December 2011 - January 2012 December 13-16 First Semester Exams December 17 Winter Vacation Begins January 1 New Year’s Day January 3 3rd Quarter Begins January 5 AP Fair January 11 Sr. High Orchestra Concert January 16 Martin Luther King, Jr. Day
Walnut Hills: Then and now
Alumni of Walnut Hills—now teachers—share their memories of learning here Ayana Rowe, ‘12 Copy Editor By now, most students are aware of Walnut Hills High School’s special environment. The triumph of admittance that hangs in the air is a defining characteristic of the school. But how does the Walnut of today compare to the Walnut of years gone by? “Students were the same; it’s the world that’s changed,” said mathematics teacher Susan Cantey, Walnut Hills class of ‘67. Though students tend to choose one group to mainly associate with, they are not restricted to it; students freely interact with many others with different interests. Emma Massie and Linda Cotton, also math teachers, both agree that this freedom and acceptance have not changed much since their graduation in ‘96 and ‘97, respectively. Cotton, however, commented that in the past students were more interested in taking part in the music and arts programs than sports. Not only were play-offs unimaginable for our football team, but sports events were mostly frequented by the family of those playing; student organizations such as the Nut House were unheard of. Cantey notes that
Cheating, cont’d Cont’d from pg. 1 Some students have suggested their solution, like Peter Glotfelty, ‘13. “When you do group work, you’re all working together, and you’re trying to understand the information.” Although the line between collaboration and cheating can be fuzzy at times, “at least you’re trying to figure it out yourself,” even if friends are involved, he also says.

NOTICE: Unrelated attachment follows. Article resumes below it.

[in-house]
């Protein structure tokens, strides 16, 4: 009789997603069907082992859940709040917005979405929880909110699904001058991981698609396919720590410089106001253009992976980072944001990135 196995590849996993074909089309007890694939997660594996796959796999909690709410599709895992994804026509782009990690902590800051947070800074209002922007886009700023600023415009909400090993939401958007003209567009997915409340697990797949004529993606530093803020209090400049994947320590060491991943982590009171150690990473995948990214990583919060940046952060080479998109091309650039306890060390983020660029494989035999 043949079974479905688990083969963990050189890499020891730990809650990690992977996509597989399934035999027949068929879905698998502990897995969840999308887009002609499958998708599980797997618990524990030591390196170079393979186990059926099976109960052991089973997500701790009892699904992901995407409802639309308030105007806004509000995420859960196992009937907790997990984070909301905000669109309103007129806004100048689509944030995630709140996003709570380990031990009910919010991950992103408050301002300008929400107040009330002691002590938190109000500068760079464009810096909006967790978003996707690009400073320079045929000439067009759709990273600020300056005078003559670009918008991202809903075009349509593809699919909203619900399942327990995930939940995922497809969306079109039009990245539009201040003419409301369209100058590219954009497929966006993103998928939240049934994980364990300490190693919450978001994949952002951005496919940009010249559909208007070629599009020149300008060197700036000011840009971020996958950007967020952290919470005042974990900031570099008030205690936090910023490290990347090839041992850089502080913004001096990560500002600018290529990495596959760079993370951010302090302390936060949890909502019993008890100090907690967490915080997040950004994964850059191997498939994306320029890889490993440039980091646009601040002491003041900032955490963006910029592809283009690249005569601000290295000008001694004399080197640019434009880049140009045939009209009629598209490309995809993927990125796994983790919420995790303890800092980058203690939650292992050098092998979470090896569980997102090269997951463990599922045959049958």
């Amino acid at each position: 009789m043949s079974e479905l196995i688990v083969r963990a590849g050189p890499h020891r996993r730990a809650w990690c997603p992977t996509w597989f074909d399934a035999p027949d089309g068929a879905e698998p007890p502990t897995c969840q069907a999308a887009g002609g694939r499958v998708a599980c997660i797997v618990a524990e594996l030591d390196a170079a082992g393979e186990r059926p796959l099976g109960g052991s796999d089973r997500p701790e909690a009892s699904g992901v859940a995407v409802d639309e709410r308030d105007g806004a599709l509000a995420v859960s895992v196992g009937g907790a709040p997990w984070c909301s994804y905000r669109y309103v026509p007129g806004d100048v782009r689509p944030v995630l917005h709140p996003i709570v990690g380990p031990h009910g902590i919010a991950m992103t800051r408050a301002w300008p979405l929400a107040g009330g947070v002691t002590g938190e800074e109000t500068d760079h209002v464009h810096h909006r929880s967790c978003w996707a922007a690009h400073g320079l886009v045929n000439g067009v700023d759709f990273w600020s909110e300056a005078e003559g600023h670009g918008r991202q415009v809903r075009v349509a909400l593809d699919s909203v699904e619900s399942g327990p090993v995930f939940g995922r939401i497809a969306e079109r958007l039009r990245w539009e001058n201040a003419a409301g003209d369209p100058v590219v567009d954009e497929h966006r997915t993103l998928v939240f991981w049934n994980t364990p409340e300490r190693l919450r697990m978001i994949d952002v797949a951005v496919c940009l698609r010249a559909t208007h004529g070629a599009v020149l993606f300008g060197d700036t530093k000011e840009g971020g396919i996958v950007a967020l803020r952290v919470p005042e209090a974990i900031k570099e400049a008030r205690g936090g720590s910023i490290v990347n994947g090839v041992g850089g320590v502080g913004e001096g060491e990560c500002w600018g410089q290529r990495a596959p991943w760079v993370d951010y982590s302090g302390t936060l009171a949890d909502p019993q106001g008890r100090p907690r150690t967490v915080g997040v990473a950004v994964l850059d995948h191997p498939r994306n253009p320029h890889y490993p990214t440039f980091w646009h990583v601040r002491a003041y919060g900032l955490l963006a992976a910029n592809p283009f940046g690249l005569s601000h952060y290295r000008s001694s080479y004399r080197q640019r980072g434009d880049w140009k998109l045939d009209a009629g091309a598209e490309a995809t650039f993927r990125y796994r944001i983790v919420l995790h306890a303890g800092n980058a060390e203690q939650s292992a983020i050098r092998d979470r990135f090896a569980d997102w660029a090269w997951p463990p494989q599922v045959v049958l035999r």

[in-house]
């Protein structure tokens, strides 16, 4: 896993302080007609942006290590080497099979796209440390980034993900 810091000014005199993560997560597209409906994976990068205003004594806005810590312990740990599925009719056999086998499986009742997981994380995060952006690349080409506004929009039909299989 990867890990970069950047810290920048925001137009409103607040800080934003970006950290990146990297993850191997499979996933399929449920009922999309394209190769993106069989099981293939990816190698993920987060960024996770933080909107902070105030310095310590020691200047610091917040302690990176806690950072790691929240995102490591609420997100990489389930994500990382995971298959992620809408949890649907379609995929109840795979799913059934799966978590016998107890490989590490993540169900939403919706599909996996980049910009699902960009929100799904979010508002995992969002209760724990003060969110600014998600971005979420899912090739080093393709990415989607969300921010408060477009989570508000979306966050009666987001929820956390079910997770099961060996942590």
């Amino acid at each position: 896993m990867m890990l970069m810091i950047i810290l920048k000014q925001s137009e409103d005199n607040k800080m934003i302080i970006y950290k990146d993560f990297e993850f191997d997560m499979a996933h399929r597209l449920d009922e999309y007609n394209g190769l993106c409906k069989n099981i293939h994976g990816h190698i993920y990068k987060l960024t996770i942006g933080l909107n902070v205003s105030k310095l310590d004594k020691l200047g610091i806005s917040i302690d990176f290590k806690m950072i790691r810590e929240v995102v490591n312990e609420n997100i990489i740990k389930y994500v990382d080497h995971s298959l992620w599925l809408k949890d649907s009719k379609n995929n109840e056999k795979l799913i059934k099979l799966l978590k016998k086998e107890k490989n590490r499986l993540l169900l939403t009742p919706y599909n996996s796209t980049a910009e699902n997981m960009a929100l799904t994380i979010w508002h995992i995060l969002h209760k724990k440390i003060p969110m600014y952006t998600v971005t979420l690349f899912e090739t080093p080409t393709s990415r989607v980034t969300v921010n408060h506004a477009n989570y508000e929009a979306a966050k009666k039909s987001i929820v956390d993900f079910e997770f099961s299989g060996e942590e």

Clockwise from left to right: Laurie Cotton, ‘97; Susan Cantey, ‘67; Emma Massie, ‘96. SARA PATT/ CHATTERBOX
during her time, students were more focused on academics than anything else. Students have always had an acute sense of social awareness as well, which can be seen in student led protests throughout the decades. According to current school principal Jeffrey Brokamp, class of ’78, and Cantey, the ‘60s and ‘70s were times of social unrest due to the Vietnam War and all the changes and revolutions that occurred. Cantey remembers students protesting the war in the circle. In the ‘90s, students protested the laying off of teachers and the loss of their freedom to eat on the front steps and lawn area. Semrad, meanwhile, says that the best solution is to “stress the importance of learning ...and what a joy it is,” to present that message “across the board.” This, according to some, includes the abolition of busy work, and its replacement with fewer, more valuable homework assignments; the de-incentivizing of cheating; and a focus on learning over grades. As divided as students and teachers are on the logistics concerning cheating, they all seem to have the same ultimate goal. As one SENIOR commented, “Stu-
Surprisingly enough, most of the faculty interviewed by the Chatterbox remember temporary buildings and constructions that came along with large class sizes. When Cantey was a student the Old Building (called the Main Building then) was open, as well as an L-shaped annex where the new building now stands and the Old Colonies, the tin temporary building built in the ‘50s that is finally torn down this year. In the ‘70s the music wing and commons were under construction, and temporary buildings were built again. With the ‘90s came the construction of the Arts and Science Center, so the Main Building was opened along with the tin Old Colonies, four blue New Colonies and four to six “New New Colonies,” both located on the old softball field. Walnut has undergone much change through the years, but regardless, Massie commented, “When I walk though the halls I can still remember myself as a little seventh grader.” As the French proverb goes: “The more things change, the more they stay the same.”